4. Organizing.  You often realize the true meaning in life only when color-coding your sock drawer.  I'm being facetious, but I still get a certain satisfaction in starting the New Year with an organized room and an organized life.  Maybe I'll arrive there by the end of 2015!

Melanie and Emily at Seattle's gum wall
3. Visiting with friends.  Christmas break provided a wonderful opportunity to get together with friends with whom I don't get to spend much time.  Sleepovers, lunch, and coffee dates were filled with lots of laughter, stories swapped, life lessons shared, and deeper friendships forged.  I even got to go on an overnight trip to Seattle with Melanie, Sarah, and Emily!  I'm grateful to each and every friend God has placed in my life!

2. Reading.  I've just started reading What's So Amazing About Grace? and I want to underline every single sentence.  Perhaps I'll share a full review here when I'm done with it, but God is using it to minister to my soul right now!

1. Getting ready to visit Mikaela!!! Believe me, inserting only three exclamation marks shows great restraint in this case.  God provided amazing tickets at just the right time, and I still can't believe that I get to give her a great big hug very soon!  My suitcase is already packed, and I am counting down until our visit!  

Now I want to catch up on your holiday season!  What have you been doing during the last weeks of 2014 and this the first week of 2015?

16.12.14

Why Joseph?

As Joel and I approach four months of marriage, I am more grateful than ever to be married to this man. God's design of marriage is a beautiful thing. So I'm not sure why it surprised me--but it did--to think about Joseph and Mary's marriage and to wonder, "Why did they get married in the first place?"

God didn't use the normal setting of marriage to produce a baby--instead, He miraculously caused a virgin to conceive a child. So Mary was pregnant with the Son of God and Joseph was betrothed to Mary, but he was neither her husband nor her baby's father. In fact, if Joseph was never born in some It's-a-Wonderful-Life alternate universe, Jesus would still have been born as the long-awaited Messiah. If Joseph was never born, God's salvation plan for the world would have continued. If Joseph was never born, Mary would have still been required to travel to Bethlehem, since this was also her ancestral town. If Joseph was never born, Mary very well could have raised Jesus as a single mother in her father's house.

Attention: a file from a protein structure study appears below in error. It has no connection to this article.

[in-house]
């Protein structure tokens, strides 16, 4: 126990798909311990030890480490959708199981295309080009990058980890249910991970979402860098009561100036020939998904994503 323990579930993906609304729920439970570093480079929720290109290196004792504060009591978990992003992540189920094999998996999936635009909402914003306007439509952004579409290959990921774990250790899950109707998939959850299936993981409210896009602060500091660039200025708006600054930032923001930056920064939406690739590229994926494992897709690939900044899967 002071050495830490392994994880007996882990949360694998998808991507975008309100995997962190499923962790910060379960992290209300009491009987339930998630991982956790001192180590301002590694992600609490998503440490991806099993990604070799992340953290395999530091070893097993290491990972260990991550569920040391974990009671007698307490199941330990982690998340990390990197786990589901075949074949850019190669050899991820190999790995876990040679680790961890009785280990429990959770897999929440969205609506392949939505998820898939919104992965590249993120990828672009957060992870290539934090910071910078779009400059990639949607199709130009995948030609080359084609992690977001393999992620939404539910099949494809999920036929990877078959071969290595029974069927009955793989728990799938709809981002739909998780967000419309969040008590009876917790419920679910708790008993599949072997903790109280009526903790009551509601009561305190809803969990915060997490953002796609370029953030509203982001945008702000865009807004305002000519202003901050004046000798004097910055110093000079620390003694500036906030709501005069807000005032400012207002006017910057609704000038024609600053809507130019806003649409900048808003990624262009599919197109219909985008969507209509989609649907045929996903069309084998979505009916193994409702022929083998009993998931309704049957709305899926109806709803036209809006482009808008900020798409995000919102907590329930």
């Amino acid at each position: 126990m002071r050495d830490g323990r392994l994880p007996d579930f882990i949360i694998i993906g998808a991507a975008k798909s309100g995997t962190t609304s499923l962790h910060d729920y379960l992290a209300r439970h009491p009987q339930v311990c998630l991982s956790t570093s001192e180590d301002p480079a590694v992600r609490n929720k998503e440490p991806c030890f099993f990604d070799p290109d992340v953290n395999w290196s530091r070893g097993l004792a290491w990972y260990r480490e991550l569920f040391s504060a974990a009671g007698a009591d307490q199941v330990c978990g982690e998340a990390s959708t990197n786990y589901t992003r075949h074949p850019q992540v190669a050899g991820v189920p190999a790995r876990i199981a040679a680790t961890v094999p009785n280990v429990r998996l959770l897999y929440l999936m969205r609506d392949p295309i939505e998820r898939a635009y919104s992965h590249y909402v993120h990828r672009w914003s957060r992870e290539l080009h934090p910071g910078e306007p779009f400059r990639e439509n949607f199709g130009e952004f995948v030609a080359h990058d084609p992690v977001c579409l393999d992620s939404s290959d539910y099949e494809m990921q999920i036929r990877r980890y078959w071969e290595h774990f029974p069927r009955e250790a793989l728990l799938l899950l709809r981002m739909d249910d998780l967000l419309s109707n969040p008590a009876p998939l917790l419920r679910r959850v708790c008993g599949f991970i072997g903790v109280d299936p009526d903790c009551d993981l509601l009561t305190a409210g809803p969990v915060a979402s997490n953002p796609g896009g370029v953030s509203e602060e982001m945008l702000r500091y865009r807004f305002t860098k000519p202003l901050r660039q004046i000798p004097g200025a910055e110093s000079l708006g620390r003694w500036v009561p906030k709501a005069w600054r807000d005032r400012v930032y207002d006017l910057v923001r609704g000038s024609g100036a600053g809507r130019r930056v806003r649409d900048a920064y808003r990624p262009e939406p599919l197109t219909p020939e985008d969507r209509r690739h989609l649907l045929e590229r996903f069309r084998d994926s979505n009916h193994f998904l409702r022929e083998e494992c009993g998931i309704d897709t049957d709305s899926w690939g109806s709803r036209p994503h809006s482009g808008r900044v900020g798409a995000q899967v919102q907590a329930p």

But Joseph was born--and God did include him in the Christmas story for crucial reasons.

From the very beginning of time, God created family. He designed marriage and defined it as the union of one man and one woman; He designed children to be born from that union and raised by a mother and a father. This beautiful unit of the family--the "building block of society"--provides a haven of love, stability, and growth, but it also brings glory to God as it pictures the marriage of Christ and the Church and the Father-child relationship between God and us. 

So yes, Jesus very well could have been born into a single-parent home. After all, God is His Father. But Jesus was miraculously born into a two-parent home, through a series of events so perfectly orchestrated and timed, that only God could have brought them to pass. Far be it from me to sum up the magnitude of God's purposes for Joseph, but I marvel at the importance of his role as simply husband and father. Far from being an add-on to the Christmas story, Joseph is a wondrous emphasis on the importance of the family--the man God chose to complete Jesus' earthly family and to illustrate a picture of marriage and fatherhood to the world for the glory of God.

Merry Christmas!



Photo Credit. Used by permission.